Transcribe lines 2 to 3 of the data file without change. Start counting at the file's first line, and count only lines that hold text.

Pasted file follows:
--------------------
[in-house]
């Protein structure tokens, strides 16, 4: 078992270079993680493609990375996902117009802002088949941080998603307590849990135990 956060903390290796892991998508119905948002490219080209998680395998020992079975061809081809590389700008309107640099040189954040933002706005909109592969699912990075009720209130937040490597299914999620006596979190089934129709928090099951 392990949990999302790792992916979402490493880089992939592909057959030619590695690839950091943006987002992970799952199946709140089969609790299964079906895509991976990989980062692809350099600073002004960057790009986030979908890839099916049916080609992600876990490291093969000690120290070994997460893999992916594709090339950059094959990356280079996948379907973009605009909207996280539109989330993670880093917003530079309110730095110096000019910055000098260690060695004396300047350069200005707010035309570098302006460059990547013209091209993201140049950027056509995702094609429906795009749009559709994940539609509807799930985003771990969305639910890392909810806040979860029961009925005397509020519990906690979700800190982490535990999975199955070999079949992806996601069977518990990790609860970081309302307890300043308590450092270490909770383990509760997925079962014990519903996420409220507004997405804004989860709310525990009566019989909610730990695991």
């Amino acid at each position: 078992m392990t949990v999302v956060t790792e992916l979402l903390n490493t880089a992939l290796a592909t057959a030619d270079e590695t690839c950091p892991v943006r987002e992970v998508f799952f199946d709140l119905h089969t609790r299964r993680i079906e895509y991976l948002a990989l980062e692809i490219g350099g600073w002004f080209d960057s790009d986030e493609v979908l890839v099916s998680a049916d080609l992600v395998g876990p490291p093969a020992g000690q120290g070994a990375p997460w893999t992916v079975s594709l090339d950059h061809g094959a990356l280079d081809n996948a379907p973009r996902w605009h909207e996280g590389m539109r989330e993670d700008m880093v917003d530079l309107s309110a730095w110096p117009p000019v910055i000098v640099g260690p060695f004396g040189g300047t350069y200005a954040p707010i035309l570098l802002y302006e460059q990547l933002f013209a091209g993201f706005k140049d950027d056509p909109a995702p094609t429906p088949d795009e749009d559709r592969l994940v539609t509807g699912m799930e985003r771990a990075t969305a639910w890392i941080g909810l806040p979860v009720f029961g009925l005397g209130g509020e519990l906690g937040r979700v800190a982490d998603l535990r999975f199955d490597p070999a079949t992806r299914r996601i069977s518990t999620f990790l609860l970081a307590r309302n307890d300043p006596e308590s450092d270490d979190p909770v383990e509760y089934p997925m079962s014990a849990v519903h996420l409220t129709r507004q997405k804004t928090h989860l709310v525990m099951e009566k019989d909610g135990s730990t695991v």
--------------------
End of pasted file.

């Protein structure tokens, strides 16, 4: 078992270079993680493609990375996902117009802002088949941080998603307590849990135990 956060903390290796892991998508119905948002490219080209998680395998020992079975061809081809590389700008309107640099040189954040933002706005909109592969699912990075009720209130937040490597299914999620006596979190089934129709928090099951 392990949990999302790792992916979402490493880089992939592909057959030619590695690839950091943006987002992970799952199946709140089969609790299964079906895509991976990989980062692809350099600073002004960057790009986030979908890839099916049916080609992600876990490291093969000690120290070994997460893999992916594709090339950059094959990356280079996948379907973009605009909207996280539109989330993670880093917003530079309110730095110096000019910055000098260690060695004396300047350069200005707010035309570098302006460059990547013209091209993201140049950027056509995702094609429906795009749009559709994940539609509807799930985003771990969305639910890392909810806040979860029961009925005397509020519990906690979700800190982490535990999975199955070999079949992806996601069977518990990790609860970081309302307890300043308590450092270490909770383990509760997925079962014990519903996420409220507004997405804004989860709310525990009566019989909610730990695991």
């Amino acid at each position: 078992m392990t949990v999302v956060t790792e992916l979402l903390n490493t880089a992939l290796a592909t057959a030619d270079e590695t690839c950091p892991v943006r987002e992970v998508f799952f199946d709140l119905h089969t609790r299964r993680i079906e895509y991976l948002a990989l980062e692809i490219g350099g600073w002004f080209d960057s790009d986030e493609v979908l890839v099916s998680a049916d080609l992600v395998g876990p490291p093969a020992g000690q120290g070994a990375p997460w893999t992916v079975s594709l090339d950059h061809g094959a990356l280079d081809n996948a379907p973009r996902w605009h909207e996280g590389m539109r989330e993670d700008m880093v917003d530079l309107s309110a730095w110096p117009p000019v910055i000098v640099g260690p060695f004396g040189g300047t350069y200005a954040p707010i035309l570098l802002y302006e460059q990547l933002f013209a091209g993201f706005k140049d950027d056509p909109a995702p094609t429906p088949d795009e749009d559709r592969l994940v539609t509807g699912m799930e985003r771990a990075t969305a639910w890392i941080g909810l806040p979860v009720f029961g009925l005397g209130g509020e519990l906690g937040r979700v800190a982490d998603l535990r999975f199955d490597p070999a079949t992806r299914r996601i069977s518990t999620f990790l609860l970081a307590r309302n307890d300043p006596e308590s450092d270490d979190p909770v383990e509760y089934p997925m079962s014990a849990v519903h996420l409220t129709r507004q997405k804004t928090h989860l709310v525990m099951e009566k019989d909610g135990s730990t695991v």